The Missing Piece

    I have been in the field of youth ministry for 10 years now and throughout these years I have noticed that something is missing.  I don’t believe I am going to share anything life shattering with you as many others have noticed the same thing.  When it comes to youth ministry we are encouraged to talk to teens about issues they face like peer pressure, drinking, sex, media, and many other things.  We are also asked to provide opportunities for teens to bring friends to youth group, fun events like bowling and paintballing, as well as local service events and mission trips.  Please understand I think those are fine things and are a part of youth ministry.  Teens do need to learn how to apply the Bible to their lives in their every day situations.  When you offer fun events it may attract a teen who otherwise might never have even thought about coming to a youth ministry event.  Offering local, national, and international missions events is a wonderful way to have teens experience things that are outside of their normal every day lives, it helps take the focus off themselves for a little while as they reach out to somebody in need, as well as spread the name of Jesus Christ.  However, in many situations we are missing something….They need to know the story of God.

As Chris Folmsbee author of Story, Signs, and Sacred Rhythms points out teens need to understand who God is, what God is like, our relationship to God, and what God is doing in our world around us.  This has to be the starting point of what we do in youth ministry it can’t be a side note.  Our youth ministries can’t be fun, games, some service, with a little bit of Jesus thrown in.  We have to start with the gospel that Jesus Christ is Lord.  There is no other God except our God, He is the holy, almighty, all-powerful, all-present, all-knowing God of the universe.  We have to help teens understand the whole word of God both Old Testament and New Testament.  When we just give them the New Testament we are cheating them on only giving them part of the story of God.  There are those people out there that would be perfectly content if students graduate from our youth ministries being “sober virgins” where they don’t go to parties and get drunk and they don’t have sex before they get married and they would consider that a success.  In my opinion if this is all that happens we have failed our teens.  Our desire for the teens in our church should be so much more than just trying to graduate nice, moral teens because that will never bring radical life change to our world.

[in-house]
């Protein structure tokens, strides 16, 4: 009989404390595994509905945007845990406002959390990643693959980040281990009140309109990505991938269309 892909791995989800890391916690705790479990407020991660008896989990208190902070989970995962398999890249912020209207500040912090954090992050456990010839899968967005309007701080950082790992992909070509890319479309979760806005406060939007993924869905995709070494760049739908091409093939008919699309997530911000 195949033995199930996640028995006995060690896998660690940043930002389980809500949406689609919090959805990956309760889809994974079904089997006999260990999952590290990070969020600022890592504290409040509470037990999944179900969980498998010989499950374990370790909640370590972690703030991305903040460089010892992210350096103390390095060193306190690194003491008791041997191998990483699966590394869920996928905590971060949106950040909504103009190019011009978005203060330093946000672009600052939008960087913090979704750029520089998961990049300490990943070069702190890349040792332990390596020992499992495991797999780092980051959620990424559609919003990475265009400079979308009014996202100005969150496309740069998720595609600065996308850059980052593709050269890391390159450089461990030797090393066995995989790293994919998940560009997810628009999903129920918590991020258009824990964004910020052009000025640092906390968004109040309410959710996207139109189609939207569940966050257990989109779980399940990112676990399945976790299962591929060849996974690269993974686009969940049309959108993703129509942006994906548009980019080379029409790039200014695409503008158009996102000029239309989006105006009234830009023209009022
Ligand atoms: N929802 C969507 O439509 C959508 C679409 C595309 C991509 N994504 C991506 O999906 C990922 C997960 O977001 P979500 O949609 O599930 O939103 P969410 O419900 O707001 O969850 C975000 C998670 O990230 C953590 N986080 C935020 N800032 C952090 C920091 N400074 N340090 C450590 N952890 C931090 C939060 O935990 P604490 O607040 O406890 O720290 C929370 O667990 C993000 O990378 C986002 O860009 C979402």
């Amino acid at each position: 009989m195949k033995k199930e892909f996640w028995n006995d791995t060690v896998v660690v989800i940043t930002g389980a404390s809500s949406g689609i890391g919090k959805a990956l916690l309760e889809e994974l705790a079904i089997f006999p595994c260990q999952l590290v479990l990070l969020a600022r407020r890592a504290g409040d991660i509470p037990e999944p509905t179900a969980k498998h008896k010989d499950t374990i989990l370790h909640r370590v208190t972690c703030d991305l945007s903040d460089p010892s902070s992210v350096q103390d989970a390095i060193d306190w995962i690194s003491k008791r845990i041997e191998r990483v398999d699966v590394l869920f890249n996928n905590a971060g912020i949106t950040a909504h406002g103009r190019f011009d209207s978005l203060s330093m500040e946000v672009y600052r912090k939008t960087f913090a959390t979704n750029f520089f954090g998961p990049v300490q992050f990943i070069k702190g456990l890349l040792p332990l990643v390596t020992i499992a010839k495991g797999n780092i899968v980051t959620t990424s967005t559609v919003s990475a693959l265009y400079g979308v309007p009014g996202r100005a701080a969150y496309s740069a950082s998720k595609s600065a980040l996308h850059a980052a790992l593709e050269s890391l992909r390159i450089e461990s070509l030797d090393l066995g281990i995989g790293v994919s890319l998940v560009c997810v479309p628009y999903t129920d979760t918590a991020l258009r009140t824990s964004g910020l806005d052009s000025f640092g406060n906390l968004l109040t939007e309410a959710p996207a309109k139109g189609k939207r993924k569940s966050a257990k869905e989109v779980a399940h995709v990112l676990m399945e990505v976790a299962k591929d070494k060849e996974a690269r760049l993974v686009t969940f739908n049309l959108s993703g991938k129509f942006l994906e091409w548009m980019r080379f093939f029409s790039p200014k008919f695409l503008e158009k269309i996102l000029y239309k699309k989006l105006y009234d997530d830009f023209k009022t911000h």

Know that I am not telling you to go to your youth ministry calendar and cancel your youth game night this Sunday or to postpone your summer mission trip but what I am asking you to do is keep the story of God at the center of everything you do.  If we miss this crucial piece then nothing else will matter.  If we leave out the revelation of God then we will be nothing more than a social club or a community service team.  So as you look to the weeks ahead in your ministries remember to the story of God at the center of all you do.

How are you helping teens understand the story of God?

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2 Comments

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2 responses to “The Missing Piece

  1. This is a good post. I’d recommended 2 books to you which you may have already read. “Life Together” – Bonhoeffer and “Peculiar Speech, Preaching to the Baptized” – Willimon.

    The question I have when approaching youth ministry is whether or not we approach the youth group as part of the baptized (or seeking to be baptized) community, ie the church.

    When any youth leader looks across their group they must ask the question, “Am I looking at the church, or am I looking at the world?” If I am looking at the church my job is to tell these youth who they are in Christ, what has been done for them. I do not need to create community, community has already been created, I need to get them to see the reality of the community which Christ has already established. However if I am looking out at the youth, and I see not the church but the world, then my job is to preach the hard law and offer nothing of comfort, that is unless they see the need of comfort at which point I give the gospel.

    Of course in each setting there are ‘wheat and tares’, but I don’t think that is near the problem people make it into.

    I will say this, when I looked at our youth group in Maumee, I looked at them and preached and taught them, as the church. I think most youth min approaches youth as the ‘unchurched’, or world, and I think that is a huge mistake.

    Anyway, great post.

  2. Great thoughts Jay! I am with you I approach my group mostly as the church. Obviously there are those times that people come that may not know Christ but for the most part most are Christians. I love your comment on the law and the gospel because it shines light on the reality that none of us even come close to living up to the law. We are fallen and no where near the holiness and righteousness of our God. It is through that acknowledgement that Christ is Lord and only through him can we have comfort.

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